These are the event types built into Saltcorn. Plugins may supply additional event types.
- Insert: a new row has been inserted into a table. Add triggers to this event to enable additional logic upon creation of some new resource. In particular, this can be used on the “users” table to perform actions when a new user signs up
- Update: an existing row has been changed on a table
- Delete: a row has been deleted from a table
- Weekly: an event that occurs once a week.
- Daily: an event that occurs every day
- Hourly: an event that covers every hour
- Often: an event that occurs every five minutes
- API call: used to create triggers that can be reached by API calls.
- Never: an event that never occurs. Triggers created with this event type can however be associated with buttons in the user interface
- Login: an event that occurs when a user logs in
- LoginFailed: a user has tried to login with a wrong password or username
- Error: an error has occurred
- Startup: the server process has started. Use this to monitor the frequency of restarts.
Creating custom event types
You can also create custom event types using the custom tab in the events settings. This is useful because you can emit these events using the Emit Events block, or using emitEvent in run_js_code actions, and create new triggers based on these custom event types. When you create a new custom event, you must decide whether it has channels or not.
Time based events and system restart
The timer-based events (weekly, daily, hourly, often) have a slightly different treatment of their start times in relation to system restarts. The next scheduled occurrence of the weekly, daily and hourly events are stored in the database. This means that if the system restarts, the timing of the next occurrence will not be affected as long as the restart is short. You can therefore be reasonably assured that these events really do occur with the frequency they state. If however this system has not been running for some time, such that when the system starts next occurrence of a periodically scheduled event (weekly-hourly) is in fact in the past, the system will choose a new time for the next scheduled event which is a random time point between the current time and the maximum time period, e.g. 7 days for weekly, 24 hours for daily etc.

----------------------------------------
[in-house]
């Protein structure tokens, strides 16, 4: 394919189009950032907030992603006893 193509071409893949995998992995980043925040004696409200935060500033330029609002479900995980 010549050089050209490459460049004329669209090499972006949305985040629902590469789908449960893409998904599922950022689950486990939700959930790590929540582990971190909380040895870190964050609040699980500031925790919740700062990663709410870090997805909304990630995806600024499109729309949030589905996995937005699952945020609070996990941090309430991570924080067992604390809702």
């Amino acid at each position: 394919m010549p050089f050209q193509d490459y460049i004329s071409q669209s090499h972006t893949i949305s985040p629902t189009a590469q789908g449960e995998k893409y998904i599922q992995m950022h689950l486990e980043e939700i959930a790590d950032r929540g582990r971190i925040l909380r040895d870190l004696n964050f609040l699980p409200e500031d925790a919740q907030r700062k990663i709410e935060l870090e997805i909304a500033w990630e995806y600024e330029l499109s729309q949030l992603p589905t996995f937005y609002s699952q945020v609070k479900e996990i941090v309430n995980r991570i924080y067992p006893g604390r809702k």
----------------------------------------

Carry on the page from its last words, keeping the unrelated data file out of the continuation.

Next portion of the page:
The often event type, which occurs every five minutes, is treated slightly differently. The next scheduled occurrence is not stored in the database. Rather this event type will occur on system start up and then every five minutes after that. If your system experiences several restarts in quick succession, this event can be fired more frequently than every five minutes.